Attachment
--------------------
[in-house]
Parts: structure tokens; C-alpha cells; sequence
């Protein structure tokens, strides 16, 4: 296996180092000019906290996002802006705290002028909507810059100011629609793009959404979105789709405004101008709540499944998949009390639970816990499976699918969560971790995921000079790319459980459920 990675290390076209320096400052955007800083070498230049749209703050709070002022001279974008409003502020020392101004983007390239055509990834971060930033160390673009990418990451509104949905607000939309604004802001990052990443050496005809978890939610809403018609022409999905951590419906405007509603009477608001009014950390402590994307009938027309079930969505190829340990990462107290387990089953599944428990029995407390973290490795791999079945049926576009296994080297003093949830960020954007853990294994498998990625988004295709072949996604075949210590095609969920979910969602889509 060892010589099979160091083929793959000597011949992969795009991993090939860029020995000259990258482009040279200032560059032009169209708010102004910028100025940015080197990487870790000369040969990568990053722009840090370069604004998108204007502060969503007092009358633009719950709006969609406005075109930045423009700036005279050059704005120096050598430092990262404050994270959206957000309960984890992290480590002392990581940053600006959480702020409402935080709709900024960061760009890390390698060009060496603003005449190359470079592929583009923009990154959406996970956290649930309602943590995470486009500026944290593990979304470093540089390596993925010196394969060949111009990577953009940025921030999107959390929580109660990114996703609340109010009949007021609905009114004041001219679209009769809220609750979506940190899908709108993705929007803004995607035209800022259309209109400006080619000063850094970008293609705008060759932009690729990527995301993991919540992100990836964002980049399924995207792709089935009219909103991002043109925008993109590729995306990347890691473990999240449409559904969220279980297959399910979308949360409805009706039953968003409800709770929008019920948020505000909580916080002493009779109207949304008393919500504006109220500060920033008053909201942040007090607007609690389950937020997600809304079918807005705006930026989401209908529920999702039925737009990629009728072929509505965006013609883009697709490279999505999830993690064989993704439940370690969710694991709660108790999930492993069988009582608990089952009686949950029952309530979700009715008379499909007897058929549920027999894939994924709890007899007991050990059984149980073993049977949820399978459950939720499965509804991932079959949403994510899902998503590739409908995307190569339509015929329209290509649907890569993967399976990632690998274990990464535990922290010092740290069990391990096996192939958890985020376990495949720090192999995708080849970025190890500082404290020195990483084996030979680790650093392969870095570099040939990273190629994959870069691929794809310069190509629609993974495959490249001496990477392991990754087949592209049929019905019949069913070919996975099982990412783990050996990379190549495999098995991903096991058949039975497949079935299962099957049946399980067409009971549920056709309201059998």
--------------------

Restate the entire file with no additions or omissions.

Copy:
[in-house]
Parts: structure tokens; C-alpha cells; sequence
């Protein structure tokens, strides 16, 4: 296996180092000019906290996002802006705290002028909507810059100011629609793009959404979105789709405004101008709540499944998949009390639970816990499976699918969560971790995921000079790319459980459920 990675290390076209320096400052955007800083070498230049749209703050709070002022001279974008409003502020020392101004983007390239055509990834971060930033160390673009990418990451509104949905607000939309604004802001990052990443050496005809978890939610809403018609022409999905951590419906405007509603009477608001009014950390402590994307009938027309079930969505190829340990990462107290387990089953599944428990029995407390973290490795791999079945049926576009296994080297003093949830960020954007853990294994498998990625988004295709072949996604075949210590095609969920979910969602889509 060892010589099979160091083929793959000597011949992969795009991993090939860029020995000259990258482009040279200032560059032009169209708010102004910028100025940015080197990487870790000369040969990568990053722009840090370069604004998108204007502060969503007092009358633009719950709006969609406005075109930045423009700036005279050059704005120096050598430092990262404050994270959206957000309960984890992290480590002392990581940053600006959480702020409402935080709709900024960061760009890390390698060009060496603003005449190359470079592929583009923009990154959406996970956290649930309602943590995470486009500026944290593990979304470093540089390596993925010196394969060949111009990577953009940025921030999107959390929580109660990114996703609340109010009949007021609905009114004041001219679209009769809220609750979506940190899908709108993705929007803004995607035209800022259309209109400006080619000063850094970008293609705008060759932009690729990527995301993991919540992100990836964002980049399924995207792709089935009219909103991002043109925008993109590729995306990347890691473990999240449409559904969220279980297959399910979308949360409805009706039953968003409800709770929008019920948020505000909580916080002493009779109207949304008393919500504006109220500060920033008053909201942040007090607007609690389950937020997600809304079918807005705006930026989401209908529920999702039925737009990629009728072929509505965006013609883009697709490279999505999830993690064989993704439940370690969710694991709660108790999930492993069988009582608990089952009686949950029952309530979700009715008379499909007897058929549920027999894939994924709890007899007991050990059984149980073993049977949820399978459950939720499965509804991932079959949403994510899902998503590739409908995307190569339509015929329209290509649907890569993967399976990632690998274990990464535990922290010092740290069990391990096996192939958890985020376990495949720090192999995708080849970025190890500082404290020195990483084996030979680790650093392969870095570099040939990273190629994959870069691929794809310069190509629609993974495959490249001496990477392991990754087949592209049929019905019949069913070919996975099982990412783990050996990379190549495999098995991903096991058949039975497949079935299962099957049946399980067409009971549920056709309201059998």